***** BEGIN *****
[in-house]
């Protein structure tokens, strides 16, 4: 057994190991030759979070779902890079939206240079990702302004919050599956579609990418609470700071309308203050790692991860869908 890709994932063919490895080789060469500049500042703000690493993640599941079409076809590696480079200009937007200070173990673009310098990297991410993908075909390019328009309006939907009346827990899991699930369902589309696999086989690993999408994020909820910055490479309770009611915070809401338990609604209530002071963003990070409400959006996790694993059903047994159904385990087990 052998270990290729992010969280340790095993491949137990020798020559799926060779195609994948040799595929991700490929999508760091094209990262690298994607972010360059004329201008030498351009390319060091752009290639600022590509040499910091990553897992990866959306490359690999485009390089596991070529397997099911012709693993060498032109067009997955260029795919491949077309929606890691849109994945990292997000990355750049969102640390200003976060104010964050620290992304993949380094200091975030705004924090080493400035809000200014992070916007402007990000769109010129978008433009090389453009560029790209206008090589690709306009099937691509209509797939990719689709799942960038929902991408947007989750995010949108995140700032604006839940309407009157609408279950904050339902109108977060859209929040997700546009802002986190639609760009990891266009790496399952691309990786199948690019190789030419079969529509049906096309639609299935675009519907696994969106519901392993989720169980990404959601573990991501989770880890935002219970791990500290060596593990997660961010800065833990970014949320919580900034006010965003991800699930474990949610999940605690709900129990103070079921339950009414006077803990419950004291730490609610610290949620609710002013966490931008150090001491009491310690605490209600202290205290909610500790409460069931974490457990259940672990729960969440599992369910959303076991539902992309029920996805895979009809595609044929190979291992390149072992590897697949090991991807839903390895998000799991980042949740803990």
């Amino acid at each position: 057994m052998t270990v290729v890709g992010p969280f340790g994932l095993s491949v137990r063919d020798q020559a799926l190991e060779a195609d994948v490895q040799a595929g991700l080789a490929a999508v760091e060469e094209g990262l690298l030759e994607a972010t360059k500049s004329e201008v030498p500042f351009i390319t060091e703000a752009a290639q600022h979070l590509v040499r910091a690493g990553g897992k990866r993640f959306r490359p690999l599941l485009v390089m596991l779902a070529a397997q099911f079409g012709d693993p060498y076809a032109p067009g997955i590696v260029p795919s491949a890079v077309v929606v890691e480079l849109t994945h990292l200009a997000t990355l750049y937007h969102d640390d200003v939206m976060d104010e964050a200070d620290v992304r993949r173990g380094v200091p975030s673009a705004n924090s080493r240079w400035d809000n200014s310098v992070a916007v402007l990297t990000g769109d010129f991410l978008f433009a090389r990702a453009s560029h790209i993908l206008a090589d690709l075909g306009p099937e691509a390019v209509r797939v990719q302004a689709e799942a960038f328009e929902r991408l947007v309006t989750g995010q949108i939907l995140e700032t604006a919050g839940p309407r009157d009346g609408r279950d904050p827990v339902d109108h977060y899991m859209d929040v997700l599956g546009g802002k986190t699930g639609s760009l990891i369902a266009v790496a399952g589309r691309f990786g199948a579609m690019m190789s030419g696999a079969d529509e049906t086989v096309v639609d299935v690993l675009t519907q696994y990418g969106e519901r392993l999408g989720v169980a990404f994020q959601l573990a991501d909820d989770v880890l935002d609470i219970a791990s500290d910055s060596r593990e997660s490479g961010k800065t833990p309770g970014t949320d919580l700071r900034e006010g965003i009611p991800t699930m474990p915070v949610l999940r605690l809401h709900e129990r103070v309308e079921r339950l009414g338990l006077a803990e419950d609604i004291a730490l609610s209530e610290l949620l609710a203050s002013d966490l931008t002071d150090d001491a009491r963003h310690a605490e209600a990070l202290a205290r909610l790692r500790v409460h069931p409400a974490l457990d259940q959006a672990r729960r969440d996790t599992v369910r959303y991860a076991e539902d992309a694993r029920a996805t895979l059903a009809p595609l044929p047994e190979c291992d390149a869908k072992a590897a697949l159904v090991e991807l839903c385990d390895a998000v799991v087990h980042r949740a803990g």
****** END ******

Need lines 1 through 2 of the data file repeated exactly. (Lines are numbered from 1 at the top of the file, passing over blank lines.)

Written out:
[in-house]
């Protein structure tokens, strides 16, 4: 057994190991030759979070779902890079939206240079990702302004919050599956579609990418609470700071309308203050790692991860869908 890709994932063919490895080789060469500049500042703000690493993640599941079409076809590696480079200009937007200070173990673009310098990297991410993908075909390019328009309006939907009346827990899991699930369902589309696999086989690993999408994020909820910055490479309770009611915070809401338990609604209530002071963003990070409400959006996790694993059903047994159904385990087990 052998270990290729992010969280340790095993491949137990020798020559799926060779195609994948040799595929991700490929999508760091094209990262690298994607972010360059004329201008030498351009390319060091752009290639600022590509040499910091990553897992990866959306490359690999485009390089596991070529397997099911012709693993060498032109067009997955260029795919491949077309929606890691849109994945990292997000990355750049969102640390200003976060104010964050620290992304993949380094200091975030705004924090080493400035809000200014992070916007402007990000769109010129978008433009090389453009560029790209206008090589690709306009099937691509209509797939990719689709799942960038929902991408947007989750995010949108995140700032604006839940309407009157609408279950904050339902109108977060859209929040997700546009802002986190639609760009990891266009790496399952691309990786199948690019190789030419079969529509049906096309639609299935675009519907696994969106519901392993989720169980990404959601573990991501989770880890935002219970791990500290060596593990997660961010800065833990970014949320919580900034006010965003991800699930474990949610999940605690709900129990103070079921339950009414006077803990419950004291730490609610610290949620609710002013966490931008150090001491009491310690605490209600202290205290909610500790409460069931974490457990259940672990729960969440599992369910959303076991539902992309029920996805895979009809595609044929190979291992390149072992590897697949090991991807839903390895998000799991980042949740803990």